Blogs are an important part of your long-term marketing plan. They keep customers moving through the funnel. They lend authority to your business. And they drive organic traffic to your site.
But when it comes to business blogging—specifically to a B2B crowd—one of the most common SEO strategies can be one of the most damaging to your readership.
Imagine this all too common scenario:
In order to attract an audience to your blog from search engines, you adjust your content to be more SEO friendly. You do everything you've been taught: you strive for the longest posts possible, you do your keyword research, and then cram as many "it" keywords as you can into the body of your text.
But here's the thing: these practices—the same ones that can take hours to implement—make reading your blog unbearable. As a result, the traffic you fought hard for leaves your site within seconds, and your loyal readers start to notice a dip in quality and unsubscribe.
Old Habits Die Hard
Of course, the practices mentioned above are all outdated by now, but still widely used. These days, Google is looking for context—not keywords. The SEO-or-bust approach to blogging is a habit well-meaning content creators struggle to shake, despite the fact it’s a sure-fire way to frustrate readers and send them packing.
There are a couple reasons this approach will ding you: If you're targeting an audience who is already short on time, a keyword-laden blog longer than Atlas Shrugged will have little appeal to most readers. And if you're targeting an audience that actually DOES want specific, in-depth information, a generic blog that tries to rank for every keyword under the sun won't offer much value.
As Jen put it succinctly in her blog about being succinct: people don’t always have the time or patience to read every piece of content you create. And if they’re looking for specific information, they don’t want to wade through a lengthy, generic blog that only tells them what they already know.
Thankfully, there are easy ways around the problem if you’re willing to rethink your approach.
A Cure for the TL;DR—Get Smart with Format
One reason ultra dense blogs don’t get read is because they look intimidating—a long block of text is friendly to no one, no matter how many buzzwords you stuff into it. The quickest fix is to be more concise, but if you need to parse out a difficult or complicated subject, you can break up larger paragraphs into shorter sections or use bullet points to get your point across.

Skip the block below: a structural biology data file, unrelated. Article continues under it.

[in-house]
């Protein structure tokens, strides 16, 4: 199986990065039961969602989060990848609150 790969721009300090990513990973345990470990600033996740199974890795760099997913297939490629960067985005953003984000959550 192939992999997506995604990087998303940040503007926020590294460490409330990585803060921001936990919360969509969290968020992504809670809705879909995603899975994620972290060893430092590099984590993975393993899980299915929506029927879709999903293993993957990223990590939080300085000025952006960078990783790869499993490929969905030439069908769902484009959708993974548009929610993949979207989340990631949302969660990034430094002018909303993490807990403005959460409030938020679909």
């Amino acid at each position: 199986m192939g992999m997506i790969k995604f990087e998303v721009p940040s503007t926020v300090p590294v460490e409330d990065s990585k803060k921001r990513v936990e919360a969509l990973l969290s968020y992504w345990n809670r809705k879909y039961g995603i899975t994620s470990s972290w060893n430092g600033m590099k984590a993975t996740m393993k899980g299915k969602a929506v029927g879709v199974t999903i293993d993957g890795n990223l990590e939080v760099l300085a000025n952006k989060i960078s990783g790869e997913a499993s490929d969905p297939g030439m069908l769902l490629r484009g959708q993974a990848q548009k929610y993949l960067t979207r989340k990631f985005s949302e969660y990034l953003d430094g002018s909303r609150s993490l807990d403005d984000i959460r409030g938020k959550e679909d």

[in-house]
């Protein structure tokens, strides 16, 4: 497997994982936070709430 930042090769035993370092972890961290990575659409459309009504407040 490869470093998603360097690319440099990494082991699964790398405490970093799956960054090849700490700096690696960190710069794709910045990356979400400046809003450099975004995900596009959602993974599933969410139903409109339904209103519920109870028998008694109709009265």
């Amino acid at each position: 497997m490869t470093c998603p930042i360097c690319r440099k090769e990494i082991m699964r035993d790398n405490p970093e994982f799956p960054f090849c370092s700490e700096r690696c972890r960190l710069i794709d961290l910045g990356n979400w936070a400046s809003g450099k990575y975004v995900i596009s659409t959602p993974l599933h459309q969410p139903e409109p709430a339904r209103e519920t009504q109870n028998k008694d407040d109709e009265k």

Imagery, infographics and video can also help make your blog more readable. ("Show, don't tell.") Plus, graphics give you a chance to add alt tags—back-end descriptions that help search engines determine what kind of content can be found on your page; let them do the SEO work for you, and let your blogs flow naturally.
A few smart subheads can also work wonders. They give the reader a preview of what that section covers and allow them to quickly skim your article to find what they’re looking for. If you find the sections of your blog are starting to get long—stop writing. Couch the in-depth description for a new blog, and once that’s ready, link back to it.
A Cure for the Overly Generic Blog—Topic Clusters to the Rescue
The other reason your B2B readers click away from your blog is slightly more complicated. Sometimes your readers actually want more information—not less. But in this scenario, a blog that only skims the surface won't cut it. They don't want to learn a little about a variety of topics—they want to know a lot about just one.
A good way to deliver high quality, super-specific content to your audience is to embrace what Hubspot calls "topic clusters." In a nutshell, a topic cluster is like a super-blog composed of all the content you've created on a single topic, housed on a single page of your website called a "pillar page."
Your pillar page should offer a brief explanation of the topic, broken up into clearly divisible sections that link to in-depth blogs, white papers, e-books, etc. It should offer a wealth of valuable knowledge presented in a skimmable way so your reader can stop and come back to your blog without losing their place.
The beauty of topic clusters is that they let your audience absorb information at their own pace. Unlike other blogs where you want your audience to read it once then immediately perform a certain action, you want your pillar page to act as a resource that your readers can keep in their back pocket. The end goal of a normal blog might be getting the reader to click your CTA, but here, the goal is to have them bookmark your page.
Until next time, friends.
We'll talk about topic clusters more in depth next time, but for now take a minute to take stock of your blogging practices: What's going well? What isn't? Shoot us an email if you think it's time to re-strategize. Otherwise, keep your reading streak going with these other blogs about blogging. (Meta, I know.)
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